With regards to the City’s decision to authorize the by-law and this section of the PPS, I have already discussed how the decision is not consistent with much of this policy section. To reiterate, the decision does not,
· Support the conservation of energy, as it will likely require more trips in personal vehicles, and did not consider opportunities for green energy;
· Improve air quality, as there is expected to be a greater reliance of personal vehicles for access;
· Reduce greenhouse gas emissions, for the same reasons. And the City has not studied this matter;
· Promote a compact form of development, and is not located within a development node or along a development corridor;
· Promote active transportation or transit;
· Assist with focusing major employment activities in appropriate sites, as it will likely frustrate potential industrial users within the industrial subdivision; at the very least, this matter has not been studied by the City.
· Maximize energy efficiency or opportunities for the use of renewable energy.
2.2.1 Planning authorities shall protect, improve or restore the quality and quantity of water by:
a) using the watershed as the ecologically meaningful scale for integrated and long-term planning, which can be a foundation for considering cumulative impacts of development;
b) minimizing potential negative impacts, including cross-jurisdictional and cross-watershed impacts;
e) implementing necessary restrictions on development and site alteration to:
1. protect all municipal drinking water supplies and designated vulnerable areas; and
h) ensuring stormwater management practices minimize stormwater volumes and contaminant loads, and maintain or increase the extent of vegetative and pervious surfaces.
2.2.2 Development and site alteration shall be restricted in or near sensitive surface water features and sensitive ground water features such that these features and their related hydrologic functions will be protected, improved or restored. Mitigative measures and/or alternative development approaches may be required in order to protect, improve or restore sensitive surface water features, sensitive ground water features, and their hydrologic functions.
The City’s decision to authorize the by-law is not consistent with this section of the PPS. Prior to making a decision, the City did not fully consider the anticipated impacts from the proposed development on the watershed of Ramsey Lake – a sensitive surface water feature that is also a major source of drinking water and recreational activities within the City.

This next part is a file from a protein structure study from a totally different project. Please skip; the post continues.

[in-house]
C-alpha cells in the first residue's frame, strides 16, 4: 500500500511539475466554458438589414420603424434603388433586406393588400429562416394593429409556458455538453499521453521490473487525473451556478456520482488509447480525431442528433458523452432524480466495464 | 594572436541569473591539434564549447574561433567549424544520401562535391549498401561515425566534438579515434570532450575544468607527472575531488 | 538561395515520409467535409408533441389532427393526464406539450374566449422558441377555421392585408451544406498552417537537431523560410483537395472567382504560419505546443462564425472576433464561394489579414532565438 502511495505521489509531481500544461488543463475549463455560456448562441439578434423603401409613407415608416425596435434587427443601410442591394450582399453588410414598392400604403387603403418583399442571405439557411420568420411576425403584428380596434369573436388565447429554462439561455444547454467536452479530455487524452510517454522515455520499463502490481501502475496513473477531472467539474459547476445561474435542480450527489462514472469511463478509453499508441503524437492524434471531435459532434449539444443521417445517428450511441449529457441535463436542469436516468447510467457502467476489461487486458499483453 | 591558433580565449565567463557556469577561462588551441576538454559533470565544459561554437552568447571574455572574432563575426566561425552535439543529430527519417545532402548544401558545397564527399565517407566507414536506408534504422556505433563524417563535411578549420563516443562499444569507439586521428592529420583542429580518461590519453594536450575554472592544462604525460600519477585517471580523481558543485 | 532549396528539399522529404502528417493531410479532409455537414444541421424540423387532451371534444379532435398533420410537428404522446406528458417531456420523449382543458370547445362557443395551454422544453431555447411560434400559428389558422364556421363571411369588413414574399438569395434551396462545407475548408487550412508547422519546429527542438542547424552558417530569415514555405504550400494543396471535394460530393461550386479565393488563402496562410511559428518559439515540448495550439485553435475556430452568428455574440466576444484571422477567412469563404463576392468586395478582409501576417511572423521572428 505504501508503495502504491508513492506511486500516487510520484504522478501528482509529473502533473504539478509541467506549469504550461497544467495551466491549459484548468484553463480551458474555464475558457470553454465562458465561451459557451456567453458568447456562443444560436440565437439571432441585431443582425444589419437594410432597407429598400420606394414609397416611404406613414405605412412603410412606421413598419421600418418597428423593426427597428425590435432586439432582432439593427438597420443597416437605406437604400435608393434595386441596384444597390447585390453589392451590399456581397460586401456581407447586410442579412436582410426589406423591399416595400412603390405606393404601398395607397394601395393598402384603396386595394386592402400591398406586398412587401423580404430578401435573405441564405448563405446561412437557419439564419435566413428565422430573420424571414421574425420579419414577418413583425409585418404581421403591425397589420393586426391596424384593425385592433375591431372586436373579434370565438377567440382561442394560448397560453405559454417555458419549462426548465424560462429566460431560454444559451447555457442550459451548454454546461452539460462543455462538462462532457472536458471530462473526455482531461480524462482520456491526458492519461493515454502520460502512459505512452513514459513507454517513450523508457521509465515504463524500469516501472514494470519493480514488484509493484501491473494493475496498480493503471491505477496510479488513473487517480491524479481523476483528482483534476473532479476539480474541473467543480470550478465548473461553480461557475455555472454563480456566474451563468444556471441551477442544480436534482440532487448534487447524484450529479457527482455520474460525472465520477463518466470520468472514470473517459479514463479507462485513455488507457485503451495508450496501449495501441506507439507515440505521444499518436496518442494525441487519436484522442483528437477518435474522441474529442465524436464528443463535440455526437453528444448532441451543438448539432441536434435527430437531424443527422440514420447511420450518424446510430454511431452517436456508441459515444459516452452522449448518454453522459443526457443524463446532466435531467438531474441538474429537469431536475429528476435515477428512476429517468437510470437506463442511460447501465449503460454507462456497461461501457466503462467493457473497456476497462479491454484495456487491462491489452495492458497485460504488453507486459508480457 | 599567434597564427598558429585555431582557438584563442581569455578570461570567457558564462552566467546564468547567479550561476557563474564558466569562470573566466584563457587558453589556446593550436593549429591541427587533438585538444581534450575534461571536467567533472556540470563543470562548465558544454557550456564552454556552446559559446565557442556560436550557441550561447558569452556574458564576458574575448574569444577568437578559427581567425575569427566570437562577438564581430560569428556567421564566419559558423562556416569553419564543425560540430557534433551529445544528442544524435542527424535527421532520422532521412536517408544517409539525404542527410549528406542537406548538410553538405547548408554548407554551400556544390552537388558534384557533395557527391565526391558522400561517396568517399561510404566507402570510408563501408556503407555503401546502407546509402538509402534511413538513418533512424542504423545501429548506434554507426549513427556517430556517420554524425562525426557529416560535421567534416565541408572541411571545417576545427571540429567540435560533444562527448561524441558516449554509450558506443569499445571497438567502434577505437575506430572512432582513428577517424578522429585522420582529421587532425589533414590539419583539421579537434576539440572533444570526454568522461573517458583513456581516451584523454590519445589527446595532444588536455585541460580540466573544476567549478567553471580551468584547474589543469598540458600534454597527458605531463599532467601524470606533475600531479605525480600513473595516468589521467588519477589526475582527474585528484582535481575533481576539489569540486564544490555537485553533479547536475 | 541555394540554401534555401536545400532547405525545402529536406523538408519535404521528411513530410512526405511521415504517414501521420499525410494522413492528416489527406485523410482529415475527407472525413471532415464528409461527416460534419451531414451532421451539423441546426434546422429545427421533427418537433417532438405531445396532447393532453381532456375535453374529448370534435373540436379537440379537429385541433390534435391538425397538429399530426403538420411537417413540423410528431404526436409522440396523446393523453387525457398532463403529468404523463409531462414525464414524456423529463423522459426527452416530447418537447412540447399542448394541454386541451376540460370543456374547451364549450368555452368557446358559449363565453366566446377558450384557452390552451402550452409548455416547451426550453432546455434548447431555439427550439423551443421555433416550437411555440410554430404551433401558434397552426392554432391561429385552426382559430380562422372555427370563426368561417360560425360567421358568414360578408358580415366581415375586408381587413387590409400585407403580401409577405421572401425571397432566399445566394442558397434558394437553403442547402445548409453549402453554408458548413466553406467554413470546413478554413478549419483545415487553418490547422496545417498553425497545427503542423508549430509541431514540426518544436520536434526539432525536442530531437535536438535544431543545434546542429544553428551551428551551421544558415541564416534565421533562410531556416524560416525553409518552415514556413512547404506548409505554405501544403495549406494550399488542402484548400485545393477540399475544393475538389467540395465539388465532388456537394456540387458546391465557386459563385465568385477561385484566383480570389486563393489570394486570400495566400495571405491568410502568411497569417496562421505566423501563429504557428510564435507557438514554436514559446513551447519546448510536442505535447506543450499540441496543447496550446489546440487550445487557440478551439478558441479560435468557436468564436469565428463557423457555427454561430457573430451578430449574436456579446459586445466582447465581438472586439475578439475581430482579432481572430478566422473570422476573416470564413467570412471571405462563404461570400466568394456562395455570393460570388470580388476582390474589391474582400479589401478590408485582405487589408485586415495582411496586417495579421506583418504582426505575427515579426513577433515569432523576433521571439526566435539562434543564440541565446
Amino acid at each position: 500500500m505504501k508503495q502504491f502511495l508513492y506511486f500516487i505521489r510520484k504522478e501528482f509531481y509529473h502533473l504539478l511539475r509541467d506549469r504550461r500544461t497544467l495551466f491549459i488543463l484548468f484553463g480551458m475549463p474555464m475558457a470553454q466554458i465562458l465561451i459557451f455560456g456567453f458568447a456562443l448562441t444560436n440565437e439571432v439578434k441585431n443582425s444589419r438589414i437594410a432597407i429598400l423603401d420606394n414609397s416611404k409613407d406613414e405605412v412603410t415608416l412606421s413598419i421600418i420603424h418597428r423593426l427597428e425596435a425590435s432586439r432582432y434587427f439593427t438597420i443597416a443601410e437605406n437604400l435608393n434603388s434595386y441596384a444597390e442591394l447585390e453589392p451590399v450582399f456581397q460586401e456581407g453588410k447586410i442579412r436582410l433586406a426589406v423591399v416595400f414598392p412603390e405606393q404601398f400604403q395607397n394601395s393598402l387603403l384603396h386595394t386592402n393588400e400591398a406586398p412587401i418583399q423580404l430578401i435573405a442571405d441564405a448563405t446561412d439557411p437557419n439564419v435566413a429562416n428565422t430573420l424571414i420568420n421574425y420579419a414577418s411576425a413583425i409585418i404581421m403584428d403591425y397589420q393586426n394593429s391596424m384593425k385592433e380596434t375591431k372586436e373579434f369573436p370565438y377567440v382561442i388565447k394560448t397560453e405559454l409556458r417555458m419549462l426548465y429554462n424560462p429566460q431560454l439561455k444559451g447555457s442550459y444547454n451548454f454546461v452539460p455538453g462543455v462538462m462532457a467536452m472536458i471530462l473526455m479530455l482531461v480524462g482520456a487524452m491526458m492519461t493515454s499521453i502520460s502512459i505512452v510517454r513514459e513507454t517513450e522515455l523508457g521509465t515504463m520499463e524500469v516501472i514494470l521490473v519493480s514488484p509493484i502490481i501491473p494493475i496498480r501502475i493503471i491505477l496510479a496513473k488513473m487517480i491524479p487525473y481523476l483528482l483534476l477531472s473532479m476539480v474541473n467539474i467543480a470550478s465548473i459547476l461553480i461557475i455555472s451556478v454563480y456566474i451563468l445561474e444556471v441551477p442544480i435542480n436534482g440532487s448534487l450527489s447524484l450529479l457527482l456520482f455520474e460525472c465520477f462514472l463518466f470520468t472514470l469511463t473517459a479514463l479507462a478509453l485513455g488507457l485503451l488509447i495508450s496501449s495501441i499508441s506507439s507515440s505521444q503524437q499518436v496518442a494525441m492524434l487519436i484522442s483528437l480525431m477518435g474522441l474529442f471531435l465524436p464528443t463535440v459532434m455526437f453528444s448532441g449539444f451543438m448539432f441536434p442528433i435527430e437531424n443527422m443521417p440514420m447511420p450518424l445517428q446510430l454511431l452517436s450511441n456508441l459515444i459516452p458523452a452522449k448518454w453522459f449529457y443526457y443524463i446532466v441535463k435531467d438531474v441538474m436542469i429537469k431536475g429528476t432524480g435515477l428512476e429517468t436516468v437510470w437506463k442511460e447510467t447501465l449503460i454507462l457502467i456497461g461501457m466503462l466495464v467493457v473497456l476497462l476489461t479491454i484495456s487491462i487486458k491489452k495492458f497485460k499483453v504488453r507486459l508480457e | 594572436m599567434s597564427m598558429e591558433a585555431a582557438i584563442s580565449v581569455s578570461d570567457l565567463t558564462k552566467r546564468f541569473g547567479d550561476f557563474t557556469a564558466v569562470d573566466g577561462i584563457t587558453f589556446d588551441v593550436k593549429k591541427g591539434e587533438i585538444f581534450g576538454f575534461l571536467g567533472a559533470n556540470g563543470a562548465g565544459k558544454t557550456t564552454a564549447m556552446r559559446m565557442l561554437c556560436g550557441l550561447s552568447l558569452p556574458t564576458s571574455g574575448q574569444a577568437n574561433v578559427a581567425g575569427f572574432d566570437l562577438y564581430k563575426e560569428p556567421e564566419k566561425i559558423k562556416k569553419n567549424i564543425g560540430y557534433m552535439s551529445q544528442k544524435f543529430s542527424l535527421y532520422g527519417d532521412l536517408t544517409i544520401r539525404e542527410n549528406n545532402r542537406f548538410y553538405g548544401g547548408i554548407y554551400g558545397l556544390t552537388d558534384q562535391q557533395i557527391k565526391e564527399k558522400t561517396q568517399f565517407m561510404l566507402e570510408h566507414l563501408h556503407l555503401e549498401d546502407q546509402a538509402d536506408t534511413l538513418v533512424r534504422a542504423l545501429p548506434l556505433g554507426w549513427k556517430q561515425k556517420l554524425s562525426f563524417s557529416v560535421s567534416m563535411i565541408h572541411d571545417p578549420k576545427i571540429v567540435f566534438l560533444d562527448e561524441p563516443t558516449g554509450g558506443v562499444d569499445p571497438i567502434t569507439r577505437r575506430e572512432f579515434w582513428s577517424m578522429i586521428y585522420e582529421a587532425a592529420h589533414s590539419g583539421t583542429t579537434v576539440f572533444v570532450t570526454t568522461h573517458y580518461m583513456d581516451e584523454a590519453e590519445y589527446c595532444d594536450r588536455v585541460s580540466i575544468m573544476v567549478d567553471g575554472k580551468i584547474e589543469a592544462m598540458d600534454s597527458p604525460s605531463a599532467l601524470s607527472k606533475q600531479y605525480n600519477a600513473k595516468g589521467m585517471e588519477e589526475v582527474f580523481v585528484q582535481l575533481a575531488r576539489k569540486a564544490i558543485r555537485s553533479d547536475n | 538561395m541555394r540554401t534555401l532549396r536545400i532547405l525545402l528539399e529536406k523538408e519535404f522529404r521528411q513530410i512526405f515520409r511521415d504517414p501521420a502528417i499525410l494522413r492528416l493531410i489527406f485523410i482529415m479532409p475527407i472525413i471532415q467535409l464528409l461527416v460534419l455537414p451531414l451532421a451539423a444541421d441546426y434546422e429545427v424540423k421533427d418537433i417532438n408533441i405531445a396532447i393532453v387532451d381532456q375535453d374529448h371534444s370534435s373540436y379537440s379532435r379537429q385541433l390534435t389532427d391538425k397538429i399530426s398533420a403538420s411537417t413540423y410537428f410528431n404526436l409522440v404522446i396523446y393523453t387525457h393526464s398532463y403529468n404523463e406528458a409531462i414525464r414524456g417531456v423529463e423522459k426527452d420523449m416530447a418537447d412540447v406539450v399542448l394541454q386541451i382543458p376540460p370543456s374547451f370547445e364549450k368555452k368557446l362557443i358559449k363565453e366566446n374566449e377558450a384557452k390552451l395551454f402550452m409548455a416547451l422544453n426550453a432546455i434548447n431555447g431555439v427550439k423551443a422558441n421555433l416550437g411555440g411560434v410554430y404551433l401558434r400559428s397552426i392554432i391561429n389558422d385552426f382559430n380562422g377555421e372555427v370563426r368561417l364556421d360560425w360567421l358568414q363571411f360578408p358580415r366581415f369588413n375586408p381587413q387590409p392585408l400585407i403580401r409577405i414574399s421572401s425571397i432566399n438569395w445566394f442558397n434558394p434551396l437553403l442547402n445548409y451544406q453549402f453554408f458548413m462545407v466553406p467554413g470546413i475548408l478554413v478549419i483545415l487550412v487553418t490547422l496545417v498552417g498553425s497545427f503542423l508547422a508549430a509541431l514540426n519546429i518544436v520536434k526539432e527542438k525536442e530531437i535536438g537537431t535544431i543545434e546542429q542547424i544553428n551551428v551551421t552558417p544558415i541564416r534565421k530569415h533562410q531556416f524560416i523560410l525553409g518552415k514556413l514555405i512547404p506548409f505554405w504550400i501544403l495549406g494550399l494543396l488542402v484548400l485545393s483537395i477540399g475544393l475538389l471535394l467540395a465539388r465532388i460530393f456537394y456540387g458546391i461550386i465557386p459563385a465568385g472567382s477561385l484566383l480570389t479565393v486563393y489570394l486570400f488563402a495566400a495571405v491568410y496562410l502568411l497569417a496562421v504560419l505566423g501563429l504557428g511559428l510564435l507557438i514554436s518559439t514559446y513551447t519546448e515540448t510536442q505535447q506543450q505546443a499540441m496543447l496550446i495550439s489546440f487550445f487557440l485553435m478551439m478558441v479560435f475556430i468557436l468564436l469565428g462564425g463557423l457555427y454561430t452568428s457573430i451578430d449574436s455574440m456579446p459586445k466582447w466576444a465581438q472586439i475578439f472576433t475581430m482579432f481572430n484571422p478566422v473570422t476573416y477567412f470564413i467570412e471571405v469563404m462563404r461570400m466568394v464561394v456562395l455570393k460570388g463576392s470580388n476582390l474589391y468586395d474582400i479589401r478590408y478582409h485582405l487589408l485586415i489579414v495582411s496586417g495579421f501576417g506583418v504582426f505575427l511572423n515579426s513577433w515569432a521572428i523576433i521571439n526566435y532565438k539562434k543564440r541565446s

As indicated earlier, the subwatershed plan for Ramsey Lake has not been finalized by the City. This plan could have potentially provided additional direction for decision-makers when evaluating proposals for significant development within the watershed. That the City hastily moved forward to make a decision on this, and other related land use applications which include large surface parking facilities prior to the finalization of the subwatershed study is problematic, and demonstrates a lack of concern for a full range of watershed issues. Certainly, the Ramsey Lake watershed and the health of the lake were given little consideration – and what consideration they were given seemed to be ameliorated only through promises by officials to undertake additional work, but without the policy needed by the public to hold the City accountable to these undertakings.
The City had options for the mitigative measures it identified as necessary to protect the health of the lake. These options included identifying necessary mitigative undertakings in policy via an amendment to the City’s official plan. Instead, the City authorized a by-law without any specific provisions that address the very real issue of road salt that was raised during the public review process.
The City has significant failed to demonstrate consistency with this section of the PPS, and by failing to do so, the City has put a major source of drinking water even further at risk.
4.7 The official plan is the most important vehicle for implementation of this Provincial Policy Statement. Comprehensive, integrated and long-term planning is best achieved through official plans.